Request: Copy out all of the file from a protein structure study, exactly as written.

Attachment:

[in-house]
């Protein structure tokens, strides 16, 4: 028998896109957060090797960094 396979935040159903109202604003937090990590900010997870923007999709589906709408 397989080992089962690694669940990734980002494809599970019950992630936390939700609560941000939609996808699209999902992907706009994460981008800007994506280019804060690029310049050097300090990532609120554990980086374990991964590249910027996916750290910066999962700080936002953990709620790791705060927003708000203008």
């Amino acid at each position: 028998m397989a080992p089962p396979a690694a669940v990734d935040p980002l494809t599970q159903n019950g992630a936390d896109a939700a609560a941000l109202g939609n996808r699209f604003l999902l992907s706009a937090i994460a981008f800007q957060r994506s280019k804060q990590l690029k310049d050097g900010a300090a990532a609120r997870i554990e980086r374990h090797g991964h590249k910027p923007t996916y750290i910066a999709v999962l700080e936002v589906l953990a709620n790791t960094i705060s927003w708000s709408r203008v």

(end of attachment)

[in-house]
């Protein structure tokens, strides 16, 4: 028998896109957060090797960094 396979935040159903109202604003937090990590900010997870923007999709589906709408 397989080992089962690694669940990734980002494809599970019950992630936390939700609560941000939609996808699209999902992907706009994460981008800007994506280019804060690029310049050097300090990532609120554990980086374990991964590249910027996916750290910066999962700080936002953990709620790791705060927003708000203008």
């Amino acid at each position: 028998m397989a080992p089962p396979a690694a669940v990734d935040p980002l494809t599970q159903n019950g992630a936390d896109a939700a609560a941000l109202g939609n996808r699209f604003l999902l992907s706009a937090i994460a981008f800007q957060r994506s280019k804060q990590l690029k310049d050097g900010a300090a990532a609120r997870i554990e980086r374990h090797g991964h590249k910027p923007t996916y750290i910066a999709v999962l700080e936002v589906l953990a709620n790791t960094i705060s927003w708000s709408r203008v």